“The plaza will be built if the funds are available,” said Huntington Beach City Administrator Paul Cook. “It is a new idea which was just adopted in concept only.”
The city has about half of the $11 million cost of a new pier: City officials have pledged $3 million from the general fund, and the county has offered $1.5 million. Another $1.5 million in funding is awaiting the governor’s signature, and a second bill for the same amount is pending in the Legislature.
Councilman Tom Mays said the Federal Emergency Management Agency has promised the city at least $750,000 and might be able to provide about $1.5 million. The state Coastal Conservancy, an agency that protects marine resources and landmarks, has earmarked $500,000 for the city.
City officials say the rest of the money will come from private donations. Raising that private money, Silva says, would be difficult if the plaza is part of that effort.
“It will cause finding money for the pier to lose momentum. I have talked to people who just want to see the pier rebuilt,” Silva said. “If public hearings were held on the plaza today, it would be voted down.”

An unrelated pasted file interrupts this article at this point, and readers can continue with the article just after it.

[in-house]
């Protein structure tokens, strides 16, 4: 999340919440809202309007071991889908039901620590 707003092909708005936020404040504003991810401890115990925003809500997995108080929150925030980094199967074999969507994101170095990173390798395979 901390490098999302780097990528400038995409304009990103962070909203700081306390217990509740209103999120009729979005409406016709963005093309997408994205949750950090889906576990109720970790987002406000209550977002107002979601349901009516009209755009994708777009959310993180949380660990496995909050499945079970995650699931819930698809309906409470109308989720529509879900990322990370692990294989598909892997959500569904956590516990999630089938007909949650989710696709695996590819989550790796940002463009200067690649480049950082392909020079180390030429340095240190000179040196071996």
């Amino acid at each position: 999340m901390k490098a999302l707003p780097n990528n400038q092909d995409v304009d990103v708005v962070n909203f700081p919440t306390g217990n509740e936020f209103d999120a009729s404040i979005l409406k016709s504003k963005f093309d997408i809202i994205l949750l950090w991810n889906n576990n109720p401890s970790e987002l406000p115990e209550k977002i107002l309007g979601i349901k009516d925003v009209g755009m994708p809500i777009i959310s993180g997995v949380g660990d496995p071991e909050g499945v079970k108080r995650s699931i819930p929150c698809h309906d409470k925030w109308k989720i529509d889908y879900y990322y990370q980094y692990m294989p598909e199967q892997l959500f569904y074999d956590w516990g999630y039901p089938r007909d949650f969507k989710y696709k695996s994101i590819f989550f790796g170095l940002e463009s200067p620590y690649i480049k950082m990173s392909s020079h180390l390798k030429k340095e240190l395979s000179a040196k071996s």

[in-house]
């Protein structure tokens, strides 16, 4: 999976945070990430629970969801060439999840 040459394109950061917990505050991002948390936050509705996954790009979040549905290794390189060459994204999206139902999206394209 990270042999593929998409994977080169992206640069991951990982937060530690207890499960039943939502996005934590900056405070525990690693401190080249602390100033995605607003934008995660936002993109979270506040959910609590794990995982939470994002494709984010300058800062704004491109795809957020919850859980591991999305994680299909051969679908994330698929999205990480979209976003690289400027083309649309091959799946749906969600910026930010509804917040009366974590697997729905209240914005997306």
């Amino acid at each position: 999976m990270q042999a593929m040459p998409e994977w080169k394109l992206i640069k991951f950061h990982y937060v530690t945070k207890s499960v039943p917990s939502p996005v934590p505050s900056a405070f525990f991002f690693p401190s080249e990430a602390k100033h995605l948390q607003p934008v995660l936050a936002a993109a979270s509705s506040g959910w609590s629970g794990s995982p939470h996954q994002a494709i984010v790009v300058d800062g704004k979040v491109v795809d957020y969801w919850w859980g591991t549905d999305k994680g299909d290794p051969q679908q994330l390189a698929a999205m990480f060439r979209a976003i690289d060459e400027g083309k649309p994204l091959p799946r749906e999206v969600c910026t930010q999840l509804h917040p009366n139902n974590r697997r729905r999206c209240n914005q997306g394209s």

But Mays and Erskine said the pier is the fund-raising priority and that the plaza ultimately might be financed by a bond issue because state and local funding is unavailable today.
Robert B. Sharp, the fund-raising consultant, said he would study the potential impact on private contributions if the pier and plaza are presented to the public as a package. He said, however, that there might be no shortage of donations for both.
Despite some reliance on private donations from developers and prominent citizens, Erskine said the pier and plaza would remain a municipal facility.
“It’s clearly a public project,” he said. “The fund-raising specialist would raise money for the pier with no strings attached. Those dollars will be turned over to Huntington Beach for construction.”
Huntington Beach Pier Plaza The city of Huntington Beach has approved conceptual plans for a two-story plaza and entrance for the municipal pier. The design by architect Ron Yeo includes an amphitheater, a surfing museum, a restaurant complex, sports facilities and viewing areas. City officials say construction of the plaza will not begin until after a new pier is built. Source: Ron Yeo, FAIA architect